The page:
There’s no shame in not knowing the names of every bacteria, there are billions if not trillions of different bacterial species. The number that are pathogenic in humans is significantly lower – probably in the high hundreds. One review estimates that there are 1,400 known species of human pathogens (including viruses and parasites). So, it is still ok to not have heard of all of them.
One that probably passes under the radar of many people is Acinetobacter baumannii, not least because it is an absolute nightmare to spell. It is a gram-negative opportunistic pathogen. Most cases of A. baumannii infection are hospital acquired, often catheter or ventilator associated. There are approximately 1 million A. baumannii infections annually and it is associated with a nearly 35% mortality rate. The most pressing problem associated with A. baumannii is antibiotic resistance; it is extremely drug resistant – with nearly half of the infections resistant to the last line antibiotic carbapenem. In fact Acinetobacter is the A in ESKAPE (the priority list of the most important antibiotic resistant bacteria).
Since it is so drug resistant, other strategies are needed to control it. One of which might be vaccines. In our recent study - Intranasal immunization with outer membrane vesicles (OMV) protects against airway colonization and systemic infection with Acinetobacter baumannii we developed a novel vaccine against this important pathogen. The approach we used was to manipulate a product of the bacteria itself to generate protection. A. baumannii produces little bubbles of lipids and proteins called outer membrane vesicles (OMVs). Bacteria use these OMV to communicate with each other and potentially help them better infect us. However, they also contain lots of different bacterial antigens, some of which are potentially protective. The highly effective vaccine against Meningitis B (Bexsero made by GSK) contains OMV.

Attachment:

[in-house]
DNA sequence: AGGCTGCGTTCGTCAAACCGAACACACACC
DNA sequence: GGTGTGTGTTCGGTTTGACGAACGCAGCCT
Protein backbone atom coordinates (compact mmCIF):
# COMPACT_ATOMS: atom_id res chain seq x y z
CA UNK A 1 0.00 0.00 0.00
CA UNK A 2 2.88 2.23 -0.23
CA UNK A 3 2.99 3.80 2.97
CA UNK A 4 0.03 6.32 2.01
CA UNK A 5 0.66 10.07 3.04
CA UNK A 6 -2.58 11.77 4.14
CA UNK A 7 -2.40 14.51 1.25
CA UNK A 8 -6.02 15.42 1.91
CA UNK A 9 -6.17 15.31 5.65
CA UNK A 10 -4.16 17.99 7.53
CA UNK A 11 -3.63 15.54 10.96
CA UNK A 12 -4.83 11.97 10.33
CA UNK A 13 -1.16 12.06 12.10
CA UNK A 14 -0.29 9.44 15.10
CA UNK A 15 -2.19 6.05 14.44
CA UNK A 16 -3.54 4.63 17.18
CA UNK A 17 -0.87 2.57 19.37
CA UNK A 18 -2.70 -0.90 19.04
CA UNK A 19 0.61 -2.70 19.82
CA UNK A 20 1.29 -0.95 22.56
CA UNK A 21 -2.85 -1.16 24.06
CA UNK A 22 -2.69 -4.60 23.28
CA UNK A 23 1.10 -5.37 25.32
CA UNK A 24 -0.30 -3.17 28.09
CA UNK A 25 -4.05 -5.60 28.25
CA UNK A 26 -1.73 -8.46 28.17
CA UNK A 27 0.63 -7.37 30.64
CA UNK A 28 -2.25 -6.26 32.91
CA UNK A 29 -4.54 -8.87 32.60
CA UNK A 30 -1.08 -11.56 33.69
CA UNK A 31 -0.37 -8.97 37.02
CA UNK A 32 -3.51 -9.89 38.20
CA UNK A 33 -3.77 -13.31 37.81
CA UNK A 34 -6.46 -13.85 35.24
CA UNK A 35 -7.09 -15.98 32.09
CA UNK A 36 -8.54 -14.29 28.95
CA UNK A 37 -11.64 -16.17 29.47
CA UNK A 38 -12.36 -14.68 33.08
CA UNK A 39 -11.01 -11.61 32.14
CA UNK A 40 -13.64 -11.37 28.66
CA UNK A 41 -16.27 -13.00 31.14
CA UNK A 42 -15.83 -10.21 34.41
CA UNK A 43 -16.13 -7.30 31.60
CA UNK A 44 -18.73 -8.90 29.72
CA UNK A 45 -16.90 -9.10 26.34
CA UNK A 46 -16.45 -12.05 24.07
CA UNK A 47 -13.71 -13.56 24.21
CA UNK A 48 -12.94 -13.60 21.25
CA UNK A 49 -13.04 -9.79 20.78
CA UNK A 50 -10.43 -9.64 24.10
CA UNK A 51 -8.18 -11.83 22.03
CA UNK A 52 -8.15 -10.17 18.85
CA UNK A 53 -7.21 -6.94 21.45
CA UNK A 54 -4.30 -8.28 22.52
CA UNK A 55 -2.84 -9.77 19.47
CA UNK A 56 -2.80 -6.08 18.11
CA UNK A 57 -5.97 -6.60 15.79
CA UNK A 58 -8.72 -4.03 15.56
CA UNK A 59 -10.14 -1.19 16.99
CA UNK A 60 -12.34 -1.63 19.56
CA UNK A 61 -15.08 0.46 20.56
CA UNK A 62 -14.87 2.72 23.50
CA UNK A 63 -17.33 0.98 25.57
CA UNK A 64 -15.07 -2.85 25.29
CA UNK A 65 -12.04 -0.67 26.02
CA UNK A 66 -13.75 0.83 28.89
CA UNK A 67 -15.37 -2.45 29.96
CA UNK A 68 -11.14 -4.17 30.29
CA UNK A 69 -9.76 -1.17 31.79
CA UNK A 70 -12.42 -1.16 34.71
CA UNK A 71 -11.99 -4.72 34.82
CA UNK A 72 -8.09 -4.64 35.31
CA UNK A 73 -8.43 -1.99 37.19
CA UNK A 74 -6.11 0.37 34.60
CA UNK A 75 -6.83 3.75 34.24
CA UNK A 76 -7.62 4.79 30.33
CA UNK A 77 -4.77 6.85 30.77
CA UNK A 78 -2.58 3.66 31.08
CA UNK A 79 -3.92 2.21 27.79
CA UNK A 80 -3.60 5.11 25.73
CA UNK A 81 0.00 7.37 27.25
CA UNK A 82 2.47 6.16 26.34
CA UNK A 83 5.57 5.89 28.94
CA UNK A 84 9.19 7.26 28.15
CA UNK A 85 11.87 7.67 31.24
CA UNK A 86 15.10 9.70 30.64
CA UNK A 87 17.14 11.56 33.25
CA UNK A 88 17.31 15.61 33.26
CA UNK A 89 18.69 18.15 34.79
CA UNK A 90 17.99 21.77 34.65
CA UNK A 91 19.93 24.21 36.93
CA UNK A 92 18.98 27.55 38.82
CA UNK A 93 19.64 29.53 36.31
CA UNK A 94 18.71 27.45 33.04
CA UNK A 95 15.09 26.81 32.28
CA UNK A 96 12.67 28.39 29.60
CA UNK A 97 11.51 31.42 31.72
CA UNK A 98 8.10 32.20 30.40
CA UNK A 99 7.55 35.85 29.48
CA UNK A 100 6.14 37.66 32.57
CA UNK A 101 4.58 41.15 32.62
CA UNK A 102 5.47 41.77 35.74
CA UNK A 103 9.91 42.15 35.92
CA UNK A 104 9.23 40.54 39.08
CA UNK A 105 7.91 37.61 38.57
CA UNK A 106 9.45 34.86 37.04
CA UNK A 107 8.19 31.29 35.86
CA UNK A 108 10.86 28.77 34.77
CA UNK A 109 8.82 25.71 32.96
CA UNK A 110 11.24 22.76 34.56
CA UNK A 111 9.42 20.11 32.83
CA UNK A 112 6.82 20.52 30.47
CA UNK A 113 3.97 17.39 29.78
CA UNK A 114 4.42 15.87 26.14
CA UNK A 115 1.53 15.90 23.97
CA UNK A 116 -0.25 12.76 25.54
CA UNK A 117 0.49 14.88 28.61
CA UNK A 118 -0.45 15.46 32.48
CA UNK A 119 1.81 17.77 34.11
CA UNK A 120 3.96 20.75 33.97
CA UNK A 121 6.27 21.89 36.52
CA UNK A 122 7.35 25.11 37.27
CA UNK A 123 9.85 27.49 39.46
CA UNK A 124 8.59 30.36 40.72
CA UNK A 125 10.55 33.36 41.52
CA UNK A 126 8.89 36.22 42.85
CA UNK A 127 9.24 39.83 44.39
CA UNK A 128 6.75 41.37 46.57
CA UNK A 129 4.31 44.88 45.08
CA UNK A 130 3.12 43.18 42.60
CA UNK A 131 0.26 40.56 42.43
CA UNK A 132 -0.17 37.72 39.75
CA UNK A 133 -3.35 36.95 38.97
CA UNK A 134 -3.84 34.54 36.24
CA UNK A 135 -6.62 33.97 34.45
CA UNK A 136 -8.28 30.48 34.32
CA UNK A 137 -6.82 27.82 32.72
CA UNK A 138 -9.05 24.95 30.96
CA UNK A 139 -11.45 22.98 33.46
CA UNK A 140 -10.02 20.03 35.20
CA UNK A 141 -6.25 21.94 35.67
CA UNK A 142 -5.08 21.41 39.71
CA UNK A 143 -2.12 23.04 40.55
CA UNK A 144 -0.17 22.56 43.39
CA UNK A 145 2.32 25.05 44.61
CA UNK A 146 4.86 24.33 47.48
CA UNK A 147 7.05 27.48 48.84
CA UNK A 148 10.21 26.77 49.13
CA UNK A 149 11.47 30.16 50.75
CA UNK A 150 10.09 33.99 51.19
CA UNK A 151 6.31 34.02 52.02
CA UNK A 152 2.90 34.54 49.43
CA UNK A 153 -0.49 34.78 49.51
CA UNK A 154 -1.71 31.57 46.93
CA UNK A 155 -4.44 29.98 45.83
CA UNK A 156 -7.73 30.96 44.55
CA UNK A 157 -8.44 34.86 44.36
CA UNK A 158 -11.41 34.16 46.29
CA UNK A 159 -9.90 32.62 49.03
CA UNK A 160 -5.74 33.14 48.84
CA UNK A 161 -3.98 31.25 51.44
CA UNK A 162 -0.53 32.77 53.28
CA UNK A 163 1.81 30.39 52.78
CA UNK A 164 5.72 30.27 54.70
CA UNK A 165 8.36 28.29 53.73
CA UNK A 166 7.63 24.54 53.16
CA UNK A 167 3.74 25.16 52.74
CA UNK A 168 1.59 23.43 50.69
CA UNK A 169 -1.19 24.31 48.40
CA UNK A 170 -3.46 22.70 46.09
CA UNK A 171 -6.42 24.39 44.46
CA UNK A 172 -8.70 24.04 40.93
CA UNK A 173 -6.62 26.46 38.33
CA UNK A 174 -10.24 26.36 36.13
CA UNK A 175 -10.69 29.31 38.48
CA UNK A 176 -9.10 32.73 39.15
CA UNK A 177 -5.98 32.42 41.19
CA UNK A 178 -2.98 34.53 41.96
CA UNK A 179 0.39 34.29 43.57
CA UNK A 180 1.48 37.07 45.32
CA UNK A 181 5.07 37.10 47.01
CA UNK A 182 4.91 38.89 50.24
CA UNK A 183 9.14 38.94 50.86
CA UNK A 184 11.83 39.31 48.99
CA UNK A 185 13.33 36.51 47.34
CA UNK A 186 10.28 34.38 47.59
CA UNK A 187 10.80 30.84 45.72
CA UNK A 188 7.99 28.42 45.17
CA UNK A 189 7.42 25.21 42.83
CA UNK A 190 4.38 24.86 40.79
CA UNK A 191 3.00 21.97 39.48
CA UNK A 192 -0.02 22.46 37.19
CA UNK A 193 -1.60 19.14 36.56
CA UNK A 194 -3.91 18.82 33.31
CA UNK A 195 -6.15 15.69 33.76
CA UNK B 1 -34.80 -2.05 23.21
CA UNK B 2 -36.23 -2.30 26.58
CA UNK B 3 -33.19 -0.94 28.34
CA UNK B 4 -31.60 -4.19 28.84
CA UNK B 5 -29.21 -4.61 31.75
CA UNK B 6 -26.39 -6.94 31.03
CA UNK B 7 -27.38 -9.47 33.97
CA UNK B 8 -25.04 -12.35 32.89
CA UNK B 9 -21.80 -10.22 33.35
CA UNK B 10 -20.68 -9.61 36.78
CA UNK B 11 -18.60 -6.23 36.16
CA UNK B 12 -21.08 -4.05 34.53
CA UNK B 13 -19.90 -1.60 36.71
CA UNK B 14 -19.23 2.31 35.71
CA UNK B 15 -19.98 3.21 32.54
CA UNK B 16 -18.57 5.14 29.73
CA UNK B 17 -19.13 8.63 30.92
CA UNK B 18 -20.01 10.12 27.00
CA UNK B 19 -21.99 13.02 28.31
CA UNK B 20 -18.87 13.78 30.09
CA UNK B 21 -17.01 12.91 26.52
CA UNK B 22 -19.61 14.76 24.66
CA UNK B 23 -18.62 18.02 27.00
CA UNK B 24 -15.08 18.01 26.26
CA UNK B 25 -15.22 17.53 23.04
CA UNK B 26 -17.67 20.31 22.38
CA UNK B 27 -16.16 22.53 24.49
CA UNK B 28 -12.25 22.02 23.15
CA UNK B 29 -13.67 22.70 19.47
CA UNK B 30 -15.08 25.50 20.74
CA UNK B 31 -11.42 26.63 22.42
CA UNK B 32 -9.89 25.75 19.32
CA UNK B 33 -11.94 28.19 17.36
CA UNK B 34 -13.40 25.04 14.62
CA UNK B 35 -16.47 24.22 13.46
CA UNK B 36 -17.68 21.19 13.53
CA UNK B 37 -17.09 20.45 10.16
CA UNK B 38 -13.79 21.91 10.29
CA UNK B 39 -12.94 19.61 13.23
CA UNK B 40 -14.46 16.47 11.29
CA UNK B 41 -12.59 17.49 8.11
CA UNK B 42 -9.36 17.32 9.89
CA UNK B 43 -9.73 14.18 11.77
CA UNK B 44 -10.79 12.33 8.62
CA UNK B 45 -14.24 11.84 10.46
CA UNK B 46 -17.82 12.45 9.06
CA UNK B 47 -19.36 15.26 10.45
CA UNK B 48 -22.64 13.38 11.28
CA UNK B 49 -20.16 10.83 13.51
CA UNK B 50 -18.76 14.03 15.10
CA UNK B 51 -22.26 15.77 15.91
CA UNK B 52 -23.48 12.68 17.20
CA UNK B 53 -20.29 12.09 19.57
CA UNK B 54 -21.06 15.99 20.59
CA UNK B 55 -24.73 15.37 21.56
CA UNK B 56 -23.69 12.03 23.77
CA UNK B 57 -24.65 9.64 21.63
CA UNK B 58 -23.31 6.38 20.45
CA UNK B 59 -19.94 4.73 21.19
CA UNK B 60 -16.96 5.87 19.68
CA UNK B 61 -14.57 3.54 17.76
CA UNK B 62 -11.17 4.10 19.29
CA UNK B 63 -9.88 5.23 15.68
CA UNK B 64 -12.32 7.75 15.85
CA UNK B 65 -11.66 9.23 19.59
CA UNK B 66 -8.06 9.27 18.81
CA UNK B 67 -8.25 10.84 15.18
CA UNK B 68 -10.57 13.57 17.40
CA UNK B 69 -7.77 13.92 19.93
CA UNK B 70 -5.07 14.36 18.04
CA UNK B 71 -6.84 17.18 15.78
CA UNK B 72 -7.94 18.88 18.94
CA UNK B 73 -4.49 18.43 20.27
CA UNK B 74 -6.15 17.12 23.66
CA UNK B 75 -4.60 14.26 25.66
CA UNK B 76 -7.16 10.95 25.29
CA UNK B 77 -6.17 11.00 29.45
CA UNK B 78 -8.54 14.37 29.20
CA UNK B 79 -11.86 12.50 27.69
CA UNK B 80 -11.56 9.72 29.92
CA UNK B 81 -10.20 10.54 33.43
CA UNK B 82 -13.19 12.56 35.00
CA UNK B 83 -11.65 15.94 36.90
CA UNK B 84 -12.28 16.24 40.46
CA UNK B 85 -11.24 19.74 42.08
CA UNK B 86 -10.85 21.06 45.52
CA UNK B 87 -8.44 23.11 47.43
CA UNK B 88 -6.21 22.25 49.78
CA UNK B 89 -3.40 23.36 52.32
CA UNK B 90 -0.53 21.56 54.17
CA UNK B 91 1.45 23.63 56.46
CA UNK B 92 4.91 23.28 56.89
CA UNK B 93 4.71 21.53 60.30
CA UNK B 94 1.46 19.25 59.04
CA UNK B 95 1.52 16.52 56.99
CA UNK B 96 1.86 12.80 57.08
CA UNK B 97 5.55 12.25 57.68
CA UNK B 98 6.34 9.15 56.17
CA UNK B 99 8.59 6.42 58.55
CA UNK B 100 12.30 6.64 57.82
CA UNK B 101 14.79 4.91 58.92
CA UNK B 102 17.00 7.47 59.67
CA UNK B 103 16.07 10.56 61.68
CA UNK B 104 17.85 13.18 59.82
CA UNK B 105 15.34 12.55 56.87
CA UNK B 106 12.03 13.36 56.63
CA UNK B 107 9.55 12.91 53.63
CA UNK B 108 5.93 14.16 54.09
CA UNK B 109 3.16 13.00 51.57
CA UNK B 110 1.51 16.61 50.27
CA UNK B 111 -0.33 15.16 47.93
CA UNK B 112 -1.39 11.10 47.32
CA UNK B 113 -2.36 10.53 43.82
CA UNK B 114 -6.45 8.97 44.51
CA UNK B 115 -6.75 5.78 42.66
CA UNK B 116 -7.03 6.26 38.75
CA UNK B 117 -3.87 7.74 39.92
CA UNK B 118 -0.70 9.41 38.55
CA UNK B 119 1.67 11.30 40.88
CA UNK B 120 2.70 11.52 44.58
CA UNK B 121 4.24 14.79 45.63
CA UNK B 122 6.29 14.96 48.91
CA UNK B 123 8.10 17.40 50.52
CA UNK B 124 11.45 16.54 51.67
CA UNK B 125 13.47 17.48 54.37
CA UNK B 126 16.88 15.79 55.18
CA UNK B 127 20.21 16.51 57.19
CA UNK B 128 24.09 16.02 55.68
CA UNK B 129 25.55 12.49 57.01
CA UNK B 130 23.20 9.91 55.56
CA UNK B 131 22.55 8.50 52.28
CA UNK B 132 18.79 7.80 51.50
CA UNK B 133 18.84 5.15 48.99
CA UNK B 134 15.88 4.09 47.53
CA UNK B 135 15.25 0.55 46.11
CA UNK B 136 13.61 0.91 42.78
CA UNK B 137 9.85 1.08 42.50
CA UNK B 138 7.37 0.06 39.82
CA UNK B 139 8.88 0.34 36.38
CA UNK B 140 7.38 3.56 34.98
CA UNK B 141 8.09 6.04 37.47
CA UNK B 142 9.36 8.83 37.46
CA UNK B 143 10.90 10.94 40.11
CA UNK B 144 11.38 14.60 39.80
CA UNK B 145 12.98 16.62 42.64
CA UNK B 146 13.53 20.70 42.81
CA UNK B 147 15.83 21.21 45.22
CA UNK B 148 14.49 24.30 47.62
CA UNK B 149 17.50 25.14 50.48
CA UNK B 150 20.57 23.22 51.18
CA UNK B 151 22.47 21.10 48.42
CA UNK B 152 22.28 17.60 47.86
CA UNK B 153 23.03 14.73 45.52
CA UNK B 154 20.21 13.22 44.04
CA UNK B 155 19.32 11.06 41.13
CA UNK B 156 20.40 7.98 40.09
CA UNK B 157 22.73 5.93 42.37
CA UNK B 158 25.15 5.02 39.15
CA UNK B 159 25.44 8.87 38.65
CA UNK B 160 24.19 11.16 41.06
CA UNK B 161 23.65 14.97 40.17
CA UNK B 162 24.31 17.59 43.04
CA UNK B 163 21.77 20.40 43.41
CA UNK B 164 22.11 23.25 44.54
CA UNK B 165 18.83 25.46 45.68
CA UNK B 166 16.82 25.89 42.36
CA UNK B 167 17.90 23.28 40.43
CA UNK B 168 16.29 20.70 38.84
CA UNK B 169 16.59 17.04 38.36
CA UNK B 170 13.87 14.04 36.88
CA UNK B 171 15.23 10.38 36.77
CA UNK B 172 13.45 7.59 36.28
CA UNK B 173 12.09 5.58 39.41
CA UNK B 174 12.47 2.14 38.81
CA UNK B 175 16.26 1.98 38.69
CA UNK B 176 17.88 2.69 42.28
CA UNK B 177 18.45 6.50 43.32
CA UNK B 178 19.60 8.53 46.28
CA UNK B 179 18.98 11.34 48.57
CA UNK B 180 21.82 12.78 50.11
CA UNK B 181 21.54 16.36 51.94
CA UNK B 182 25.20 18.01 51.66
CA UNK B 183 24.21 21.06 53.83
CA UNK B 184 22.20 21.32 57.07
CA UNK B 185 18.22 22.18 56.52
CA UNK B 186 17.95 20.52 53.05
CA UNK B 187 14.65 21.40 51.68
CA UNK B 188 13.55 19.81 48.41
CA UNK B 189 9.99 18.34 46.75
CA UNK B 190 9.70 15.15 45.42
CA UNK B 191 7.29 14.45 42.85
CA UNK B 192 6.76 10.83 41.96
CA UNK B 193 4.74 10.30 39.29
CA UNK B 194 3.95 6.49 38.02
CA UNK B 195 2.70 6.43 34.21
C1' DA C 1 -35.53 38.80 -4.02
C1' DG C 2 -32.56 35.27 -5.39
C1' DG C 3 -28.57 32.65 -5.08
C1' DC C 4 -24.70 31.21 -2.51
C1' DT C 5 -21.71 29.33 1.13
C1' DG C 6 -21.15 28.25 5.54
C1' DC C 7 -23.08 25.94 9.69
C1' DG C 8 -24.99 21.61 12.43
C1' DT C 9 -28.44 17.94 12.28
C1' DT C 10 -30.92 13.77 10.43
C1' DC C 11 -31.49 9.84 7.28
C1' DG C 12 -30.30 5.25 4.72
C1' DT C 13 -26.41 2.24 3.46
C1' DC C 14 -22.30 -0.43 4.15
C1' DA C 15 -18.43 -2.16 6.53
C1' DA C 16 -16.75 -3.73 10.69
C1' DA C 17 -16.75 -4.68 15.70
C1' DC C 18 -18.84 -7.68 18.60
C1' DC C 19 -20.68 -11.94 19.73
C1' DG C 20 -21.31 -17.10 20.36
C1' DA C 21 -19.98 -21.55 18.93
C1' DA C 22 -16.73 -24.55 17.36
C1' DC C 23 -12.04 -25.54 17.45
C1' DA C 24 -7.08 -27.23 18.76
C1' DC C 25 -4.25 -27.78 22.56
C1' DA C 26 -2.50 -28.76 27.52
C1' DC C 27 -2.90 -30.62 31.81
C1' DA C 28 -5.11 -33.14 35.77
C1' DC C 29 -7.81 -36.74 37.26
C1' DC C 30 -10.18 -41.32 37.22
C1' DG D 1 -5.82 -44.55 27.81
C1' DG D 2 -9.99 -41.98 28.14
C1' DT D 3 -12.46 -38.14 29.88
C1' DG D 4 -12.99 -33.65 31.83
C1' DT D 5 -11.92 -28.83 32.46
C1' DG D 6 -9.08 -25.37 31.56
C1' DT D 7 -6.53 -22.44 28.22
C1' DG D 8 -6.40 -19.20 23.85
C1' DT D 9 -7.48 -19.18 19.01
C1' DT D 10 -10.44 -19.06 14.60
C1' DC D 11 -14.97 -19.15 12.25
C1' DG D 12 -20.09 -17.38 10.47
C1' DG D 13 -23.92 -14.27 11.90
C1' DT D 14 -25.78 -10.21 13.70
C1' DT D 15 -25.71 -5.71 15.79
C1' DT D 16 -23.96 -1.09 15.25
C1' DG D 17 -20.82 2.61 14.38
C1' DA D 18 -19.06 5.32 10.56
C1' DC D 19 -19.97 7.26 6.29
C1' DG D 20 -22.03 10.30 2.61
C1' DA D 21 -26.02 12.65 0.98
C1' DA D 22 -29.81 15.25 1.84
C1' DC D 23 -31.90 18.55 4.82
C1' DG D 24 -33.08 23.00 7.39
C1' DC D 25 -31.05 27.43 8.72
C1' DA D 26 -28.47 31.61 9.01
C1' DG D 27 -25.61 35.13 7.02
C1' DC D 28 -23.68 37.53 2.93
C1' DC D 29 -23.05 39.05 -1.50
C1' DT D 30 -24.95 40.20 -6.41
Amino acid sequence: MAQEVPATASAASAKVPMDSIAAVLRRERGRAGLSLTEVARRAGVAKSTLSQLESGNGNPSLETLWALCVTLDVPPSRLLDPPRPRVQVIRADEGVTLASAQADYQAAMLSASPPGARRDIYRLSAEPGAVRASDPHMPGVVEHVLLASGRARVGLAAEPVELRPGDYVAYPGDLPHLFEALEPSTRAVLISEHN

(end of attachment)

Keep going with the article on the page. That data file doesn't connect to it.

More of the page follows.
In our study, we isolated OMV from clinical isolates of A. baumannii. Using clinically derived strains was important – as these are probably closer to the ones in circulation, than the ones used in many studies from older varieties. To test whether the OMV worked, we developed new models of infection using the same strains. We showed the recent clinical isolates were more pathogenic than the standard lab strain. The clinical isolates were able to escape from the lungs into the blood and appeared to stably colonise the upper airways for at least 7 days after the initial infection.
Our first studies tested injecting the vaccine into the muscle – as this is the most common route of vaccination used. OMV injected this way did give a good immune response – leading to the induction of antibodies. However, the immunity raised following this route of immunisation was not very protective against subsequent infection. When area of interest in the vaccine field has been mucosal vaccination – delivering vaccines to the site of infection, in this case the nose and lungs. When Dr Sophie Higham (lead author on the paper) immunised via the nose, protection was significantly improved with a dramatic reduction in bacterial load following infection.
This work shows two things – OMV can be very effective vaccine candidates against bacterial infections and that immunising in the site of infection can be beneficial. The next step is to look how to scale up for human studies.